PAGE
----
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Facing up to corruption

Even a healthy organisation can experience corruption, but this does not suggest that it is rotten to the core. The question is how the organisation handles the situation, suggests anti-corruption specialist and law scholar Tina Søreide.

Illustration photo of man in suit and tie putting money in his inner breast pocket. Used to illustrate article on corruption.
A MENACE TO SOCIETY: Research on corruption shows that this is not just a problem for businesses, but is a much wider problem for the greater society.
Photo:
Colourbox

In her book Korrupsjon: Mekanismer og mottiltak (direct translation – Corruption: Mechanisms and Countermeasures) Postdoctoral Fellow Tina Søreide writes that corruption is all about how decisions made for the greater good instead are used by individuals for their own benefit. This is a great problem for society at large.

Søreide is an economist who is currently on leave from her research job at Bergen’s Chr. Michelsen Institute (CMI) and now working at the Faculty of Law at the University of Bergen (UiB).

Her book is primarily aimed at students, although the researcher also hopes that it may be read more widely, and discusses the causes and consequences of this societal problem.

Amongst several issues, Søreide looks at why corruption is so hard to shake. She believes that the media’s focus often is directed towards corruption in business, but her research shows that corruption is a much more complex issue that connects with structures in society.

“To fully understand corruption we need a better understanding of how individuals act morally, but at the same time look at how society works. This is why I want the book to reach public administrators and politicians as well as students,” says Søreide.

The book’s perspective is international, but Søreide also points to examples of corruption in Norway; such as a waterworks manager at Nedre Romerike in Akershus County. Over a number of years he drained publicly owned companies for around NOK 70 million (approximately EUR 8.6 million), using the money to come across as a patron saint and community Santa Claus. That is, until the theft and corruption was exposed.

Corruption usually happens in secret. But what do we really know about corruption? And how do you do research on what is hidden? In her book, Søreide also looks at research on corruption. She believes that a lot of statistical analysis in surveys and indexes is based on flawed data.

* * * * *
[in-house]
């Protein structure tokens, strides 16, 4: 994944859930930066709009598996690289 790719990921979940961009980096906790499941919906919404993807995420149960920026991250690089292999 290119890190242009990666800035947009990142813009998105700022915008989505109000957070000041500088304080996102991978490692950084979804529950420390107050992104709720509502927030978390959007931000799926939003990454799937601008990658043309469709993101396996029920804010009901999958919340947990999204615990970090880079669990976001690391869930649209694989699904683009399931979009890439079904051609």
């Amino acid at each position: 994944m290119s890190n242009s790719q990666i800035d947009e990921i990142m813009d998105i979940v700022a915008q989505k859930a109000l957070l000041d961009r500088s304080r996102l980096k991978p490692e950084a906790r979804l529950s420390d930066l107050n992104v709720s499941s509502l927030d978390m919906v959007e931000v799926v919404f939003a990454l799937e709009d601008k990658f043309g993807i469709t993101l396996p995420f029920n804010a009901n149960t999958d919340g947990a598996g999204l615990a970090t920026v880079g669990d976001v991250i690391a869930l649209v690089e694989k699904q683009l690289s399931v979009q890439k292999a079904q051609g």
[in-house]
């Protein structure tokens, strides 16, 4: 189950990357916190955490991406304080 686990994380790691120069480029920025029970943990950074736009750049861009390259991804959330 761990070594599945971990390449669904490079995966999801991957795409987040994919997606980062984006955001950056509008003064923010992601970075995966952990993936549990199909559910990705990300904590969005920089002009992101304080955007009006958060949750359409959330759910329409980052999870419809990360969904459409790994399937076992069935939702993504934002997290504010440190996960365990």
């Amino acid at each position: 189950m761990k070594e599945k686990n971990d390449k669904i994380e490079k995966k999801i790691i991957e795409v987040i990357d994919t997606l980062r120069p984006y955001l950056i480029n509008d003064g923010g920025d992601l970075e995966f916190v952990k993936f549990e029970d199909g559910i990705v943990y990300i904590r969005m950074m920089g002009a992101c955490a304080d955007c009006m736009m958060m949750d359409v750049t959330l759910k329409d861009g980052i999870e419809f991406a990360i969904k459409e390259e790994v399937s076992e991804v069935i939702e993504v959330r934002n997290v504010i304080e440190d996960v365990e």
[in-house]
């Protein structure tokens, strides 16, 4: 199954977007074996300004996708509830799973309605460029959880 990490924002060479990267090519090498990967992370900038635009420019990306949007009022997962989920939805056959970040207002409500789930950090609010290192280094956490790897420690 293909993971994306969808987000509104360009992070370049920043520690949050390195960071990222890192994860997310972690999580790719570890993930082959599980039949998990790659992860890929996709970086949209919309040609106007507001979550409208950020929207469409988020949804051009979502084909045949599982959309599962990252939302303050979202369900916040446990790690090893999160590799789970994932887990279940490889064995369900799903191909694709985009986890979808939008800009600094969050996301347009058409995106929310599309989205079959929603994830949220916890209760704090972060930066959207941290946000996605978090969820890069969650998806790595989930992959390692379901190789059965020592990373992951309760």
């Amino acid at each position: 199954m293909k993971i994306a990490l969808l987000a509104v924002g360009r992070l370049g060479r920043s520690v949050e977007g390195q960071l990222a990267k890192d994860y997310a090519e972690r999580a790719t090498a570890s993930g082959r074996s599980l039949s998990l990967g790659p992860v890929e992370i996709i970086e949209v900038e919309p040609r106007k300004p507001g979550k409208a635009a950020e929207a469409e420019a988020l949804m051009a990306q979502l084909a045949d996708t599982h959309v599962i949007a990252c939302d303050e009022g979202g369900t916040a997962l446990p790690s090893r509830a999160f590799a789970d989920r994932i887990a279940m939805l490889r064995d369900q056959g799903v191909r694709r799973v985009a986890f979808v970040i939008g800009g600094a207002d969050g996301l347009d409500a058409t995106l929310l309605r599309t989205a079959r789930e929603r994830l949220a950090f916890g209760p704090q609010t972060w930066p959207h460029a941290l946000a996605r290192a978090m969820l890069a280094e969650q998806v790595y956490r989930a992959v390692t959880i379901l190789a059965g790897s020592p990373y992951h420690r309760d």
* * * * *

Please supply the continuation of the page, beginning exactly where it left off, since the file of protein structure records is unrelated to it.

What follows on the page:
“Big statistical analysis is not very informative. Surveys in smaller environments, however, are much more useful and can yield more concrete results,” she suggests pointing to successful surveys in the health sector as an example.

Despite companies such as energy giant Statoil and mineral fertiliser producers Yara having been involved in corruption scandals, Norway does well in international statistics on corruption.

“Norway has a healthy governance structure compared to many other countries,” she says. “That is one reason why we do well in these corruption indexes. At the same time this is not only about morality, but also about the integrity built into the system. That said, if allowed, many Norwegians jump at the chance to exploit irregular immigrants for a few Norwegian kroner a day.”

Can one get rid of corruption?

“In a healthy society there are three elements to fight corruption: Morals and good standards, access to information and a legal platform that holds people to account,” says Tina Søreide. “This accountability demands a functioning legal system and that people respond to dirty play. Whistleblowers and the media can contribute to a change in cultural norms. It is absolutely possible to fight corruption.”

Tina Søreide also recently co-edited the book Corruption, Grabbing and Development: Real World Challenges (Edward Elgar Publishing, 2013), with political scientist Aled Williams at CMI.

Forbes Magazine published an interview with Søreide to coincide with the release of the book.

(Translation from the Norwegian by Sverre Ole Drønen.)